The bond between an orangutan mother, who raises her offspring single-handedly, and her young is one of the strongest in nature.
Scientific studies have shown time and again that early childhood is the most important period of development in a human’s life. The early experiences of an infant, shaped in large part by the influence and behavior of their mother, will have an impact on the rest of their lives. And so it is for orangutans, too.
Orangutan mothers are single parents and the bond between an orangutan mother and her young is one of the strongest in nature. The mothers stay with their young for six to eight years, teaching them where to find food, what and how to eat, how to avoid predators, and the technique for building a sleeping nest.
After the birth of an orangutan infant, physical stress, diseases, and variations in maternal behavior – such as the frequency of licking, grooming, and nursing – can all contribute to the altered neurological development of the baby.
This is why it is crucial for all animals under human care, including those in captivity, to be in a stress-free environment which allows them to behave as they would naturally when they have their young. It is also crucial for offspring to remain with their mother for as long as they would in the wild, to ensure they have the best chance of developing physiologically and psychologically.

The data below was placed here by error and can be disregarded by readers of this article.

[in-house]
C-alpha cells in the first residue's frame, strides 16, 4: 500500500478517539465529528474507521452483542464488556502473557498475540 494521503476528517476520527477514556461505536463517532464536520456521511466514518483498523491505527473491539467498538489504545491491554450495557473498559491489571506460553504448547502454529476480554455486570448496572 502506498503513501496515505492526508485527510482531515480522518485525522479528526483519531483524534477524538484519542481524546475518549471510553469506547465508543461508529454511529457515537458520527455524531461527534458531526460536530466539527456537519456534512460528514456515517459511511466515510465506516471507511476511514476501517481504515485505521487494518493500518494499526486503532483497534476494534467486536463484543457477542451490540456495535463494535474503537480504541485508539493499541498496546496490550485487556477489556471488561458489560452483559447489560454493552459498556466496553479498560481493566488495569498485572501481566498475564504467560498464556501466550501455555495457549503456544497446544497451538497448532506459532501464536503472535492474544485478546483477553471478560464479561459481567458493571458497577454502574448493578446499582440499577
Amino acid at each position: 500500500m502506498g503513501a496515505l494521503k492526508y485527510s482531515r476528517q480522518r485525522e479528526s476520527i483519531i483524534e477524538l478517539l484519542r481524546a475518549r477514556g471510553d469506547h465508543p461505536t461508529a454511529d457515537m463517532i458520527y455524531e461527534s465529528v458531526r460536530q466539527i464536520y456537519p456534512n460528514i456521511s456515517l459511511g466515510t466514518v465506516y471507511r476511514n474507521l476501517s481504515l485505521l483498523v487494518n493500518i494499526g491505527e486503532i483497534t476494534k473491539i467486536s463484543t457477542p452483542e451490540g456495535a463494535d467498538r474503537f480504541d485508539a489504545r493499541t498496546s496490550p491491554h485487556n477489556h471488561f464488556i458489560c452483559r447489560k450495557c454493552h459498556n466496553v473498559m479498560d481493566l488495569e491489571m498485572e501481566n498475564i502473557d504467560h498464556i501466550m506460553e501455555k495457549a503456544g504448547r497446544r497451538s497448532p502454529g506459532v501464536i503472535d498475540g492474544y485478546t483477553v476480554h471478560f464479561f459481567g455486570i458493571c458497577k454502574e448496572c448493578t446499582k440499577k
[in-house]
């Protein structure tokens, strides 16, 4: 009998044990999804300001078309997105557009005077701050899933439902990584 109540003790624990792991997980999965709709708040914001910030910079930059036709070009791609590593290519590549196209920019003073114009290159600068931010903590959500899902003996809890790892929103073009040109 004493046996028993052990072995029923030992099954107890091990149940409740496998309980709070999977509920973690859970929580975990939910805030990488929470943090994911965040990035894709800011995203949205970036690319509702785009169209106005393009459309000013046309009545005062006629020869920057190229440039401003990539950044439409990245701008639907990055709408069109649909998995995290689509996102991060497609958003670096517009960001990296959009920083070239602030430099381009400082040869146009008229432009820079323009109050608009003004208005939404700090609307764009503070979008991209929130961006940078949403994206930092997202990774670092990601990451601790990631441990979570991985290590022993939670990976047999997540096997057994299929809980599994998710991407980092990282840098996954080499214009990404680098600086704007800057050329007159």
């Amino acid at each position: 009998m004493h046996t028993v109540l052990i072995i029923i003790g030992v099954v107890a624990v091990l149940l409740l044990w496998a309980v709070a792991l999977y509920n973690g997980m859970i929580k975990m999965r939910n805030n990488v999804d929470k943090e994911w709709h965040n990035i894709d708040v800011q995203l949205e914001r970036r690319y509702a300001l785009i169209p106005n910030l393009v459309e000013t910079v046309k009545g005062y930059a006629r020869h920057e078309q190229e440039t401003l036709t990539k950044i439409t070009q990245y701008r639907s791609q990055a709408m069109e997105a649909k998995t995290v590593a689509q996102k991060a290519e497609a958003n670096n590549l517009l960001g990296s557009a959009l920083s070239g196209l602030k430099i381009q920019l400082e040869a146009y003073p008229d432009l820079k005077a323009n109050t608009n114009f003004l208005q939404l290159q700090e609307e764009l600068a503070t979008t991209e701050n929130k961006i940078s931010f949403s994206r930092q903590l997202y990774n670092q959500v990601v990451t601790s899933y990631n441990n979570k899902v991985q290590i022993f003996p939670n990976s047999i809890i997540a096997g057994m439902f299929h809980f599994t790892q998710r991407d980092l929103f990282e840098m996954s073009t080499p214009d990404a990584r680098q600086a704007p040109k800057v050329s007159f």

Because it disrupts the relationship between mother and infant, artificial rearing often results in animals who may be difficult to place in a group or lack the skills for normal behavior.
Rearing females in isolation can also be harmful to their future maternal behavior as they are likely to be less attentive to their future offspring. Separation also has a devastating impact on the mother that loses her baby.
Like us, orangutans raise their young with love and care, and in doing so they help them to develop into well-adjusted young adults with the skills needed to thrive within their own environment and communities.
The importance of the mother-infant bond can never be underestimated, and we must do all we can to prevent this bond from being broken for all animals, both wild and captive.
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All Image Source: Animals Asia